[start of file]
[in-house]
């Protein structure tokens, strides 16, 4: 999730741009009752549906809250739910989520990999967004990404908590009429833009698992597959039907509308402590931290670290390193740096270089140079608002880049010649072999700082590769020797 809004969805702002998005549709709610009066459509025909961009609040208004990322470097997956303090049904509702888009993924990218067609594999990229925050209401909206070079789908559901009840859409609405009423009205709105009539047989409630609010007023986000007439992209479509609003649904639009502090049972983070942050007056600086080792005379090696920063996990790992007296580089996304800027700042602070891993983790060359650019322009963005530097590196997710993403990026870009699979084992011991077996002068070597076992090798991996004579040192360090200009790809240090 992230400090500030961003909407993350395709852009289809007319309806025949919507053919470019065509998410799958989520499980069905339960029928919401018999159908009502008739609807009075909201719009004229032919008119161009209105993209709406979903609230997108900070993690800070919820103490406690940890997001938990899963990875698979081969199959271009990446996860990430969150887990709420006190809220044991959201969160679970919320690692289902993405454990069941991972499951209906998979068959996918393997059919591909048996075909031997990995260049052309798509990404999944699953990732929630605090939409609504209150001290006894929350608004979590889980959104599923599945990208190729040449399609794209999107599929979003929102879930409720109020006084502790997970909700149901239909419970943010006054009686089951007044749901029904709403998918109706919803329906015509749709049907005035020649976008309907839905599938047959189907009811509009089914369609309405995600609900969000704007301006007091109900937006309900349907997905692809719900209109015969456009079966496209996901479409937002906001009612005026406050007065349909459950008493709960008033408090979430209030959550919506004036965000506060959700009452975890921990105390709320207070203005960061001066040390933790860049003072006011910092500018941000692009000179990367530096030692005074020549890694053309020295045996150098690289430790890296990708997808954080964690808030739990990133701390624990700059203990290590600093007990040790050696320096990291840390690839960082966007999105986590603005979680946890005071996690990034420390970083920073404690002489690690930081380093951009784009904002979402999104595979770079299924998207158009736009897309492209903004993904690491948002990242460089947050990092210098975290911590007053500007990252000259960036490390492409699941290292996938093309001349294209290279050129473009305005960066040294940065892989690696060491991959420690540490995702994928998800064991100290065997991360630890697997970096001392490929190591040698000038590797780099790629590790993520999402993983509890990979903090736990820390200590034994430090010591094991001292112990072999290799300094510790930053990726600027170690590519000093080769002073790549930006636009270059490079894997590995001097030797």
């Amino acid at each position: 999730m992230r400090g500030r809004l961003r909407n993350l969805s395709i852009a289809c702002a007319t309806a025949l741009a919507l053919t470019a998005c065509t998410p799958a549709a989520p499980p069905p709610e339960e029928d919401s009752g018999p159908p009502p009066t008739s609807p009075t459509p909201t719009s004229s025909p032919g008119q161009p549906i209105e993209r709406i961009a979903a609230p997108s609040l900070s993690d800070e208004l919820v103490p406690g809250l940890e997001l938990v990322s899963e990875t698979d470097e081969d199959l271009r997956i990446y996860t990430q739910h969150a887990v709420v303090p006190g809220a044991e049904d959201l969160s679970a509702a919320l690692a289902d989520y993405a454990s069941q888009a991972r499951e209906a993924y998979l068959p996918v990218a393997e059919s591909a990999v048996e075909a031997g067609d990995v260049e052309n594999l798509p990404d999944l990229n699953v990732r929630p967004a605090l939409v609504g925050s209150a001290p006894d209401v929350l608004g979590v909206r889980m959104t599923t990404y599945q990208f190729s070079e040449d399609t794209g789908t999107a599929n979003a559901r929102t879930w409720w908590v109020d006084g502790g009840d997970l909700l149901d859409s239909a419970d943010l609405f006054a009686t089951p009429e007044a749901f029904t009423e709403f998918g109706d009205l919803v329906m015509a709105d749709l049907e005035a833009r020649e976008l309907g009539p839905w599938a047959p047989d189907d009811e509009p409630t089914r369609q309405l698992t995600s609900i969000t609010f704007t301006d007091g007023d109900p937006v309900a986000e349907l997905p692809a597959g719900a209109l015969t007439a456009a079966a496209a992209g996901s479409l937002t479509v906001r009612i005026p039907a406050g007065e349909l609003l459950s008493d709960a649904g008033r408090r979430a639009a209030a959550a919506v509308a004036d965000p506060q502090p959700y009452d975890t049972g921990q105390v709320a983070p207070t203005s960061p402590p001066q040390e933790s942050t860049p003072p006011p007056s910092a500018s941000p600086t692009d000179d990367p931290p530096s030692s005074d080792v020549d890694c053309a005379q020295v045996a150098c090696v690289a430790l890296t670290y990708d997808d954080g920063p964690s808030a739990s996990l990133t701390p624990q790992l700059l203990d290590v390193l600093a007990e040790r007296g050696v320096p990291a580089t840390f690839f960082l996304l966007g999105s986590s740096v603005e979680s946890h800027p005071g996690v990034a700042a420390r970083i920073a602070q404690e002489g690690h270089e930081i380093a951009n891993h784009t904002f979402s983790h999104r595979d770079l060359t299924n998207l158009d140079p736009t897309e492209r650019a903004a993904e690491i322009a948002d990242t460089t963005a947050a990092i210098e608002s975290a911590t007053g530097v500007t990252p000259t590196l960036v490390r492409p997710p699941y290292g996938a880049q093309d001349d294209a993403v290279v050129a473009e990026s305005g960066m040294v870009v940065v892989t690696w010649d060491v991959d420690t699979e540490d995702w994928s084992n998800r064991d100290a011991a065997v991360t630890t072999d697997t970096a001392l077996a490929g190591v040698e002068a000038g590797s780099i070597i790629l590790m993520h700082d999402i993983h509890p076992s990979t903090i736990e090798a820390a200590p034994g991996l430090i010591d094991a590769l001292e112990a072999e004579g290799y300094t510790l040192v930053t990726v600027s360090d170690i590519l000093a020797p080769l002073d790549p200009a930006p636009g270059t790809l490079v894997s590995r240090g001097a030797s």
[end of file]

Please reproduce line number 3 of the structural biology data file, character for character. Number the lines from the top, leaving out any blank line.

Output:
């Amino acid at each position: 999730m992230r400090g500030r809004l961003r909407n993350l969805s395709i852009a289809c702002a007319t309806a025949l741009a919507l053919t470019a998005c065509t998410p799958a549709a989520p499980p069905p709610e339960e029928d919401s009752g018999p159908p009502p009066t008739s609807p009075t459509p909201t719009s004229s025909p032919g008119q161009p549906i209105e993209r709406i961009a979903a609230p997108s609040l900070s993690d800070e208004l919820v103490p406690g809250l940890e997001l938990v990322s899963e990875t698979d470097e081969d199959l271009r997956i990446y996860t990430q739910h969150a887990v709420v303090p006190g809220a044991e049904d959201l969160s679970a509702a919320l690692a289902d989520y993405a454990s069941q888009a991972r499951e209906a993924y998979l068959p996918v990218a393997e059919s591909a990999v048996e075909a031997g067609d990995v260049e052309n594999l798509p990404d999944l990229n699953v990732r929630p967004a605090l939409v609504g925050s209150a001290p006894d209401v929350l608004g979590v909206r889980m959104t599923t990404y599945q990208f190729s070079e040449d399609t794209g789908t999107a599929n979003a559901r929102t879930w409720w908590v109020d006084g502790g009840d997970l909700l149901d859409s239909a419970d943010l609405f006054a009686t089951p009429e007044a749901f029904t009423e709403f998918g109706d009205l919803v329906m015509a709105d749709l049907e005035a833009r020649e976008l309907g009539p839905w599938a047959p047989d189907d009811e509009p409630t089914r369609q309405l698992t995600s609900i969000t609010f704007t301006d007091g007023d109900p937006v309900a986000e349907l997905p692809a597959g719900a209109l015969t007439a456009a079966a496209a992209g996901s479409l937002t479509v906001r009612i005026p039907a406050g007065e349909l609003l459950s008493d709960a649904g008033r408090r979430a639009a209030a959550a919506v509308a004036d965000p506060q502090p959700y009452d975890t049972g921990q105390v709320a983070p207070t203005s960061p402590p001066q040390e933790s942050t860049p003072p006011p007056s910092a500018s941000p600086t692009d000179d990367p931290p530096s030692s005074d080792v020549d890694c053309a005379q020295v045996a150098c090696v690289a430790l890296t670290y990708d997808d954080g920063p964690s808030a739990s996990l990133t701390p624990q790992l700059l203990d290590v390193l600093a007990e040790r007296g050696v320096p990291a580089t840390f690839f960082l996304l966007g999105s986590s740096v603005e979680s946890h800027p005071g996690v990034a700042a420390r970083i920073a602070q404690e002489g690690h270089e930081i380093a951009n891993h784009t904002f979402s983790h999104r595979d770079l060359t299924n998207l158009d140079p736009t897309e492209r650019a903004a993904e690491i322009a948002d990242t460089t963005a947050a990092i210098e608002s975290a911590t007053g530097v500007t990252p000259t590196l960036v490390r492409p997710p699941y290292g996938a880049q093309d001349d294209a993403v290279v050129a473009e990026s305005g960066m040294v870009v940065v892989t690696w010649d060491v991959d420690t699979e540490d995702w994928s084992n998800r064991d100290a011991a065997v991360t630890t072999d697997t970096a001392l077996a490929g190591v040698e002068a000038g590797s780099i070597i790629l590790m993520h700082d999402i993983h509890p076992s990979t903090i736990e090798a820390a200590p034994g991996l430090i010591d094991a590769l001292e112990a072999e004579g290799y300094t510790l040192v930053t990726v600027s360090d170690i590519l000093a020797p080769l002073d790549p200009a930006p636009g270059t790809l490079v894997s590995r240090g001097a030797s």